Scary Stories to Tell in the Dark adapts just a few short stories written in the popular collections by Alvin Schwartz and illustrator Stephen Gammell. The overarching plot of the movie is about a group of teenagers who retrieve a leather-bound book of scary stories written by a long-dead young girl named Sarah Bellows from an old haunted mansion. Through it, they discover the real, dark history behind their town, which also threatens its current inhabitants. Mill Valley from Scary Stories isn't a real town, however — at least not the version that exists in the movie.
The real Mill Valley is a city in Marin County, California, situated north of San Francisco, relatively close to the Napa Valley. It's surrounded by mountains, and close to Richardson Bay. And based on the photos from the city's official website, it looks nothing like the town depicted in the film, which is much more of a rural farming community. The film's Mill Valley is in suburban Pennsylvania. And a town called Mill Valley doesn't exist in that state, although there is a Mill Valley Lane in Milford Township, PA.
You'll have to leave the country entirely to see the location that stood in for the fictional Pennsylvania town and was dressed to fit the film's '60s setting. According to the entertainment site Exclaim!, the film was shot in Toronto and a town within the province of Ontario called St. Thomas. Toronto has been a popular shooting location for filmmakers in recent years.
So while Mill Valley is a real place, it definitely isn't a haunted suburban town in Pennsylvania that's being plagued by a vengeful ghost. It seems like the Bay Area city that has its name is actually an ideal destination for enjoying nature, looking at the city's tour offerings. But, of course — as with many places in America and the rest of the world — there are still ghost stories that are frequently told about it and a few supposedly haunted places in the area.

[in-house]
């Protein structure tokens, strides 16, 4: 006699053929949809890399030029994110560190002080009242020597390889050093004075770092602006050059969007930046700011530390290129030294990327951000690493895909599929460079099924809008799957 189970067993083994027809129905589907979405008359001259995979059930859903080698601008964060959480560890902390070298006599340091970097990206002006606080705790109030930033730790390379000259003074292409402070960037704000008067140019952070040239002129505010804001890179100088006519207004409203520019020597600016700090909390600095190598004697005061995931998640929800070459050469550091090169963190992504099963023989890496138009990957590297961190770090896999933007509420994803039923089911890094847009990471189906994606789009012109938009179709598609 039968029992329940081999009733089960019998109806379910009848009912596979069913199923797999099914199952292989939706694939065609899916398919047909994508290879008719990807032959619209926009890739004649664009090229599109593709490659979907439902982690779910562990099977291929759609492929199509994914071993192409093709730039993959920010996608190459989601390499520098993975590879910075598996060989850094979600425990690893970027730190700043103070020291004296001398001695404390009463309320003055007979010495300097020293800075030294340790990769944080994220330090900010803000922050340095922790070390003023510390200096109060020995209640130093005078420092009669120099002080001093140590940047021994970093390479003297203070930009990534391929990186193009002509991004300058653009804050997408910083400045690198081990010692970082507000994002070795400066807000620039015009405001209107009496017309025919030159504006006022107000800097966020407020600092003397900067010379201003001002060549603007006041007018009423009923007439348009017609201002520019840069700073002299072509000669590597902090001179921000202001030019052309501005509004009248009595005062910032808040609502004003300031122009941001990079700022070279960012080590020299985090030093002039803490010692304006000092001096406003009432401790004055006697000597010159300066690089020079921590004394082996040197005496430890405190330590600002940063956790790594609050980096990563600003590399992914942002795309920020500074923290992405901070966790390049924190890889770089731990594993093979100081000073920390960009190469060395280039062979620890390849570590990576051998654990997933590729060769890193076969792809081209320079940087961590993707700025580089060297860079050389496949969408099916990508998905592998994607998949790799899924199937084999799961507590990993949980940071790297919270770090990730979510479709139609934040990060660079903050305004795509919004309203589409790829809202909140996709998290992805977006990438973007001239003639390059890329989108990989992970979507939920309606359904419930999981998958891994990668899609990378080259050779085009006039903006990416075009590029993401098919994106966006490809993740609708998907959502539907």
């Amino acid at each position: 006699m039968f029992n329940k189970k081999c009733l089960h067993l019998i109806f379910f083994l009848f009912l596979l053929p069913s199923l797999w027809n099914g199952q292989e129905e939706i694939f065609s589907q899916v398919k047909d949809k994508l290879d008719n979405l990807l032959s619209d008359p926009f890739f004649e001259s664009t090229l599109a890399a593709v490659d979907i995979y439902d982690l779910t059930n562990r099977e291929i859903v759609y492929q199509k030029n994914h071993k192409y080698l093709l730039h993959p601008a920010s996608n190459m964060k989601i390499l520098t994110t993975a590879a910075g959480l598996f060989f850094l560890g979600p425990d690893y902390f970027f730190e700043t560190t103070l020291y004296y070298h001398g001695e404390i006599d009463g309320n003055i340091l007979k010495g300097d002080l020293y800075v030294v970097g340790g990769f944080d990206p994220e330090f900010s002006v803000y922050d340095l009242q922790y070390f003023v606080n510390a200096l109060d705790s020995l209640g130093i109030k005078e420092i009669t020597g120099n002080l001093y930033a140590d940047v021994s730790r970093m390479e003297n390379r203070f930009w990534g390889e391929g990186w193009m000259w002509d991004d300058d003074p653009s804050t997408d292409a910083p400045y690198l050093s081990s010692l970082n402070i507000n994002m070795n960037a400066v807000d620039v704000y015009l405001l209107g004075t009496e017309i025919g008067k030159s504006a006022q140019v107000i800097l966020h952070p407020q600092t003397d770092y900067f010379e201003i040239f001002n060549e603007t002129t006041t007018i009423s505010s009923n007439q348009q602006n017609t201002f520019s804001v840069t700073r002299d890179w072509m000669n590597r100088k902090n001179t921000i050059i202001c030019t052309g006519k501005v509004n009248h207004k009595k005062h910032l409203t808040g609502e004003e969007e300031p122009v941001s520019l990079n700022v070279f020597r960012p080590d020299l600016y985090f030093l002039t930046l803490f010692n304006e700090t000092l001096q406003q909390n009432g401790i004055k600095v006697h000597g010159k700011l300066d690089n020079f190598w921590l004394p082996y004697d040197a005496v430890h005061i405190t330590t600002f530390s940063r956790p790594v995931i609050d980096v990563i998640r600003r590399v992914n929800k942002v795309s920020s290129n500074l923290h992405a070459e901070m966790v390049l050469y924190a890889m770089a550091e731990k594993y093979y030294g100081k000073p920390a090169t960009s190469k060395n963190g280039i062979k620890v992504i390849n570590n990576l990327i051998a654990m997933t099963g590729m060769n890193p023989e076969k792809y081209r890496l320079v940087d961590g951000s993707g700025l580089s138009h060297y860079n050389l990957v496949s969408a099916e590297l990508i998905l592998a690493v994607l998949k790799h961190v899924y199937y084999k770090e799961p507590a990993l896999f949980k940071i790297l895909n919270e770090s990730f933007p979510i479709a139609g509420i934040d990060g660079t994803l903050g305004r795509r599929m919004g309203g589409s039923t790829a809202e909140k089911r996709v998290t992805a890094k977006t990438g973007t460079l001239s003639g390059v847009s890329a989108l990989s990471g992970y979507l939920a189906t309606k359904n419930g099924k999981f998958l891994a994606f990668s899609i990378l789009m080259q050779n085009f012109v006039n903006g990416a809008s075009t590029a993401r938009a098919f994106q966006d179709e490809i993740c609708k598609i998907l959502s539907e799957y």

There's usually some truth behind local ghost stories, and even the original Scary Stories book series aren't entirely made up. They were heavily researched by Schwartz, who began his career as a reporter.
According to Mental Floss, while writing his book Witcracks, the author consulted the archives at the Library of Congress and those of the president of the American Folklore Society, and used the same resources for Scary Stories. "Some of these tales are very old, and they are told around the world," Schwartz wrote in the foreword to Scary Stories to Tell in the Dark. "And most have the same origins. They are based on things that people saw or heard or experienced — or thought they did."
But keep in mind that Sarah Bellows and her ordeal — like the town of Mill Valley, Pennsylvania — are not real. While Schwartz and Gammell's books are based on folklore and urban legends, the framing device of the Bellows family and the violent legacy they left was invented for the film.
Of course, that doesn't make it any less scary.